Model number is Af360fgz. I was shooting in manual and maybe that is my problem because I am never sure what setting is safe to use. Which is why IMO I need a book to study. As some of the points Lowell has made I need to digest. Plus I cannot go to 100 iso on the Kx. I think I just need to learn more. Meanwhile back to school to learn my sums!
In my opinion, the best way to use flash is manual exposure mode (M) on the camera, and P-TTL on the flash, at least to start.

WHat I would recommend and this depends on whether you want full flash or fill flash, is to set the aperture of the lens aned shutter speed of the camera to give some level of exposure. For fill flash, you want this to be about -.5 to -1 stop under exposed. Then with the flash on P-TTL mode take a photo, and it should be reasonable in terms of exposure.

If you want to have the background disappear into black, you need to do 2 things, first, move the subject forward from the background, and second, set the "natural light" component of your expsoure to -2 stops or more. Also, for this mode use spot metering not matrix. This may take some trial and error to get the lighting right, but again, working with the camera in manual, and the flash in the P-TTL mode is the best approach.

WHat I have found with pentax cameras is that when used in auto mode, the camera will do everything possible within the range of acceptable available shutter speeds, apertures and ISO, to make the exposure with Natural light only, and use the flash as fill flash, taking care of the shadows only. If you leave it on full auto, you will probably get exposure right across the board, but may not get the effect you want because the camera is doing too much thinking.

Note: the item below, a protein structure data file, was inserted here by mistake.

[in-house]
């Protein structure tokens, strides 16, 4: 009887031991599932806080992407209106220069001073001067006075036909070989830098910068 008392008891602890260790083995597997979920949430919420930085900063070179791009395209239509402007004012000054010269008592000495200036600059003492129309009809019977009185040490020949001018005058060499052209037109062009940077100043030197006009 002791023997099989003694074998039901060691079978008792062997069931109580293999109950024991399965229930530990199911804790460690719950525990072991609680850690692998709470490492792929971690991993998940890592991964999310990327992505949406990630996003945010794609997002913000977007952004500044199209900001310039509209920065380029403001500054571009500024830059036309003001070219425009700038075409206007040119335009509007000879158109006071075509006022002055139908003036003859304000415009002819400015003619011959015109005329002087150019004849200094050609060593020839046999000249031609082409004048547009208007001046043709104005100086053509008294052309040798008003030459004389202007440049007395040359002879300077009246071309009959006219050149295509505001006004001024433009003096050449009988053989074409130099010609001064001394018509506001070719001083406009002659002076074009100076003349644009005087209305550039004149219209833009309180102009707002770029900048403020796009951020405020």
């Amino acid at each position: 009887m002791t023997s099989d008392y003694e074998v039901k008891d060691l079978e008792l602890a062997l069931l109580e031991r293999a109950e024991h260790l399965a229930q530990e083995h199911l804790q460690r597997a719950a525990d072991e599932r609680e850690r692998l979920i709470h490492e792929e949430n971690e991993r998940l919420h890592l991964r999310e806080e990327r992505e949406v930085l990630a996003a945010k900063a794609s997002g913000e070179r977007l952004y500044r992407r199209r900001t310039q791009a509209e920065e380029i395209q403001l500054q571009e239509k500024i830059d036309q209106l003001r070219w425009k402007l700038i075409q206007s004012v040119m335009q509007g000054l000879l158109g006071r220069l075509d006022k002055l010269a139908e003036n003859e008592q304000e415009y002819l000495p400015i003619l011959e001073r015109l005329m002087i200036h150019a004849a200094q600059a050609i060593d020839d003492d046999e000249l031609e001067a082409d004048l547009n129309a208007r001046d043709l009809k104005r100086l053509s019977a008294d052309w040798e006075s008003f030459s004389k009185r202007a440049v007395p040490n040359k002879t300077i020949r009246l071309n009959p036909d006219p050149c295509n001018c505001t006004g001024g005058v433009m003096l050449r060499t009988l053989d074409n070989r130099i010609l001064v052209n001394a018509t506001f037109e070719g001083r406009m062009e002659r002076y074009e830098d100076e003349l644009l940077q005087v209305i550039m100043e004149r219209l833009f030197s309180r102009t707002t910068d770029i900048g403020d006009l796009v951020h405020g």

As you say, you should get a book, ANY book that discusses flash, flash power and understand the basics of manual flash calculation. Yoou may not want to do the calculations often, but if you understand them, you will understand how the camera is working to a great extent, and then you can make logical selections about the automatic selections and settings you make
09-16-2011, 01:26 PM   #12
Forum Member




Join Date: Dec 2008
Location: Texas
Posts: 51
QuoteOriginally posted by trishytee Quote
I am a total moron when it comes to using the flash so does anyone know of a good book? So any books you think I could use please let me know. thanks
To answer your original question:

"Understanding Flash Photography: How to Shoot Great Photographs Using Electronic Flash" by Bryan Peterson

Bryan Peterson is the master at simplifying photo techniques. His book “Understanding Exposure” is a must-read, as well.

Amazon.com: Understanding Flash Photography: How to Shoot Great Photographs Using Electronic Flash (9780817439569): Bryan Peterson: Books

Amazon.com: Understanding Exposure, 3rd Edition: How to Shoot Great Photographs with Any Camera (9780817439392): Bryan Peterson: Books

I also agree with the Adorama TV recommendation. The host, Mark Wallace, is also very good and each installment is very informative. I recommend this to all my photog newbie friends. Their tutorials are good, too.

Adorama TV from Adorama Learning Center

And yes, David Hobby's site is a must for anyone even remotely serious about understanding flash. He’s the man.

Strobist: Welcome to Strobist.